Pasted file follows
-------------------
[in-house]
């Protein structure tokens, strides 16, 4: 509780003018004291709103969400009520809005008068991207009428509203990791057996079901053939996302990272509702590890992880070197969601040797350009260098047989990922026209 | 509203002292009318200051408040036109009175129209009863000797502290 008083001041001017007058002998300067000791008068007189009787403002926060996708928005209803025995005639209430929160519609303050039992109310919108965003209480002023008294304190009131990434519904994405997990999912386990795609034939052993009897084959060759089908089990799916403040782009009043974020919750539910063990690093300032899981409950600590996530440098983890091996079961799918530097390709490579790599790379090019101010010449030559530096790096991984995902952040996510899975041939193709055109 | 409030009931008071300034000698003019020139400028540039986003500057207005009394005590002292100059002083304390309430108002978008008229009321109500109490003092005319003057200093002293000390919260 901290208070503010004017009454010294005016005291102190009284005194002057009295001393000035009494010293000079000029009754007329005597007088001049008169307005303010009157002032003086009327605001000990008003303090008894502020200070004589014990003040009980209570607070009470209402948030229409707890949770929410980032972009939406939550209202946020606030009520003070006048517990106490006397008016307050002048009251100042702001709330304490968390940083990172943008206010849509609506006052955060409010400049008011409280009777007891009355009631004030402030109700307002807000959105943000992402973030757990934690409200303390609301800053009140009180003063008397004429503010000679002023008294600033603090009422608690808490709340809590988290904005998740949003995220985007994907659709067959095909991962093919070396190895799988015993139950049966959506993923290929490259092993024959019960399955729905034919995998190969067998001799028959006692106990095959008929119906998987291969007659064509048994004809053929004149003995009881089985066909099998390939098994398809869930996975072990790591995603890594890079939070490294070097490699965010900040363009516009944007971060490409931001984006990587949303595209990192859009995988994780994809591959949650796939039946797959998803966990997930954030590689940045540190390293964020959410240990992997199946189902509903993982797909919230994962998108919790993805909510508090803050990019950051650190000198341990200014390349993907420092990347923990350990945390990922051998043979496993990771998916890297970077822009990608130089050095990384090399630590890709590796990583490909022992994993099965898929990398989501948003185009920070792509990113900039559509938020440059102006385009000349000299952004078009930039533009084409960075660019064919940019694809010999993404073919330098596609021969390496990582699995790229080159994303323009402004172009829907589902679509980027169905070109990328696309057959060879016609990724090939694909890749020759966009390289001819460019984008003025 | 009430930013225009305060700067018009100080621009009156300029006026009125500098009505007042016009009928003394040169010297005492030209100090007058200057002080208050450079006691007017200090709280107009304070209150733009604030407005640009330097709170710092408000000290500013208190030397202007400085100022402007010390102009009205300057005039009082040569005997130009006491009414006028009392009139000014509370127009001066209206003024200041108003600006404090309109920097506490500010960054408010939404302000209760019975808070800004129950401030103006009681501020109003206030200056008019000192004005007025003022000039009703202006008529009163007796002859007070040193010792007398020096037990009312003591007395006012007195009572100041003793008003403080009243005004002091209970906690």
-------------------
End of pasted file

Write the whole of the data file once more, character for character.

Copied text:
[in-house]
């Protein structure tokens, strides 16, 4: 509780003018004291709103969400009520809005008068991207009428509203990791057996079901053939996302990272509702590890992880070197969601040797350009260098047989990922026209 | 509203002292009318200051408040036109009175129209009863000797502290 008083001041001017007058002998300067000791008068007189009787403002926060996708928005209803025995005639209430929160519609303050039992109310919108965003209480002023008294304190009131990434519904994405997990999912386990795609034939052993009897084959060759089908089990799916403040782009009043974020919750539910063990690093300032899981409950600590996530440098983890091996079961799918530097390709490579790599790379090019101010010449030559530096790096991984995902952040996510899975041939193709055109 | 409030009931008071300034000698003019020139400028540039986003500057207005009394005590002292100059002083304390309430108002978008008229009321109500109490003092005319003057200093002293000390919260 901290208070503010004017009454010294005016005291102190009284005194002057009295001393000035009494010293000079000029009754007329005597007088001049008169307005303010009157002032003086009327605001000990008003303090008894502020200070004589014990003040009980209570607070009470209402948030229409707890949770929410980032972009939406939550209202946020606030009520003070006048517990106490006397008016307050002048009251100042702001709330304490968390940083990172943008206010849509609506006052955060409010400049008011409280009777007891009355009631004030402030109700307002807000959105943000992402973030757990934690409200303390609301800053009140009180003063008397004429503010000679002023008294600033603090009422608690808490709340809590988290904005998740949003995220985007994907659709067959095909991962093919070396190895799988015993139950049966959506993923290929490259092993024959019960399955729905034919995998190969067998001799028959006692106990095959008929119906998987291969007659064509048994004809053929004149003995009881089985066909099998390939098994398809869930996975072990790591995603890594890079939070490294070097490699965010900040363009516009944007971060490409931001984006990587949303595209990192859009995988994780994809591959949650796939039946797959998803966990997930954030590689940045540190390293964020959410240990992997199946189902509903993982797909919230994962998108919790993805909510508090803050990019950051650190000198341990200014390349993907420092990347923990350990945390990922051998043979496993990771998916890297970077822009990608130089050095990384090399630590890709590796990583490909022992994993099965898929990398989501948003185009920070792509990113900039559509938020440059102006385009000349000299952004078009930039533009084409960075660019064919940019694809010999993404073919330098596609021969390496990582699995790229080159994303323009402004172009829907589902679509980027169905070109990328696309057959060879016609990724090939694909890749020759966009390289001819460019984008003025 | 009430930013225009305060700067018009100080621009009156300029006026009125500098009505007042016009009928003394040169010297005492030209100090007058200057002080208050450079006691007017200090709280107009304070209150733009604030407005640009330097709170710092408000000290500013208190030397202007400085100022402007010390102009009205300057005039009082040569005997130009006491009414006028009392009139000014509370127009001066209206003024200041108003600006404090309109920097506490500010960054408010939404302000209760019975808070800004129950401030103006009681501020109003206030200056008019000192004005007025003022000039009703202006008529009163007796002859007070040193010792007398020096037990009312003591007395006012007195009572100041003793008003403080009243005004002091209970906690």